We have one of the most important passages in the New Testament for our reflection today. Jesus is standing in judgment before Pontius Pilate. The religious leaders are demanding his death. Pilate has little respect for the unruly people he’s ruling. He doesn’t know what they have against Jesus other than a trumped-up charge that he wants to be the King of the Jews. He knows that if a strong leader appears, they would support him in a rebellion against Rome. Evidently this man isn’t that charismatic figure and he isn’t going to lead a rebellion against Rome. Mockingly, Pilate asks Jesus, “Are you the king of the Jews?” Jesus’ answer comes without any hesitation. “You say I am a king. For this I was born and for this I came into the world, to testify to the truth. Everyone who belongs to the truth listens to my voice.” Pilate couldn’t comprehend the depth of Jesus’ answer. He spits out a flippant response. “Truth, what is that?”
In a few hours Jesus will be lifted up on the cross, and from that kingly throne he will testify to the truth. He will “draw all things” to himself, and “through him, with him and in him” all of creation will give glory to God, the almighty Father.
The Feast of Christ the King declares the all-encompassing presence of Christ. We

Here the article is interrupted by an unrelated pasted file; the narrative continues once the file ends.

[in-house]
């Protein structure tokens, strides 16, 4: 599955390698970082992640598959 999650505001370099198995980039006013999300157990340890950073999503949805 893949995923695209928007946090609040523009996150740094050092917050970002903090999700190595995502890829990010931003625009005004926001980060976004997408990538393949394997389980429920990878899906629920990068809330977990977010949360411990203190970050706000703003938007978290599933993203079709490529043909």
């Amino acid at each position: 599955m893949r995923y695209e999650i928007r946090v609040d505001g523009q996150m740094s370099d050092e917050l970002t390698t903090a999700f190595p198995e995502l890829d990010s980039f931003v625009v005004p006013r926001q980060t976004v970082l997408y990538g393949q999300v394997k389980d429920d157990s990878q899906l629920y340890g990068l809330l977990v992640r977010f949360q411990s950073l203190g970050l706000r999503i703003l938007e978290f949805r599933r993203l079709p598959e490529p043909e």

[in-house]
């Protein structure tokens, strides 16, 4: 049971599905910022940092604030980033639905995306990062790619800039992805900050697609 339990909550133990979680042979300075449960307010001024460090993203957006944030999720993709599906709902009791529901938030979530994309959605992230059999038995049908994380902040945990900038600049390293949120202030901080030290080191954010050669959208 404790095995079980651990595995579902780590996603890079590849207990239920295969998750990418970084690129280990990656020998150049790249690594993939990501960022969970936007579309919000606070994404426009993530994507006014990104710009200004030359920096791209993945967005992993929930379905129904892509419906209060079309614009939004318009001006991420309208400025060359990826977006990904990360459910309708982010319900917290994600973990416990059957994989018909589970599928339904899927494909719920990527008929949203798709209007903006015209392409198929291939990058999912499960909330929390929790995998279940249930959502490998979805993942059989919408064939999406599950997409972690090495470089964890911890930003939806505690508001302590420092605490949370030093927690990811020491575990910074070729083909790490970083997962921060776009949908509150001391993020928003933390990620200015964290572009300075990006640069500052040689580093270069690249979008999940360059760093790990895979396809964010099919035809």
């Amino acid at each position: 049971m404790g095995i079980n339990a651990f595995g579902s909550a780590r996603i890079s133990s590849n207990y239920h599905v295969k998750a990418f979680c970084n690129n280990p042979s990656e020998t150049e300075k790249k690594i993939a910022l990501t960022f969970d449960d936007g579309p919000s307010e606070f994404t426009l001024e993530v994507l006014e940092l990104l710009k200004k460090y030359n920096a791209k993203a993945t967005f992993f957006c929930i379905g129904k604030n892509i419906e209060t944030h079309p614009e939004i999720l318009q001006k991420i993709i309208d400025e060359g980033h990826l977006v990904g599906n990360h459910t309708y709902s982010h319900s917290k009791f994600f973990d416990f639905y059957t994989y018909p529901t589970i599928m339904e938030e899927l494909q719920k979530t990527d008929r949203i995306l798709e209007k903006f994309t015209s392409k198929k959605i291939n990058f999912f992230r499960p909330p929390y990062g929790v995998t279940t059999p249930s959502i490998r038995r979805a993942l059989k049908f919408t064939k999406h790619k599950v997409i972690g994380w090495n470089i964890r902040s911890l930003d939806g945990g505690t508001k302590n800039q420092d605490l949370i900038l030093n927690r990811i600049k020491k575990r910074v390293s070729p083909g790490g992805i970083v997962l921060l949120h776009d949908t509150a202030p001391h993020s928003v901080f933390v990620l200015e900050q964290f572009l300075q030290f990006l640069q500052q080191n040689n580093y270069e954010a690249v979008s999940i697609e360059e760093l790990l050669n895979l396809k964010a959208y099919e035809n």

must never forget his prayer at the Last Supper. “That they all may be one, as you Father are in me, and I am in you. May they also be in us.”
Today we contemplate our harmony with one another, with all of creation and with God. Reigning from the throne of the cross, Christ the King pours out his love, the Divine Energy eternally drawing all creation into the very heart of God.
For me, my God, all joy and all achievement,
the very purpose of my being and all my love of life
depend on this one basic vision of the union between yourself and the universe…
I have no desire, I have no ability to proclaim anything
except the innumerable prolongations of your incarnate Being in the world of matter.
I can preach only the mystery of your flesh,
you the Soul shining forth through all that surrounds us.
From Mass On The Earth Pierre Teilhard de Chardin, SJ 1923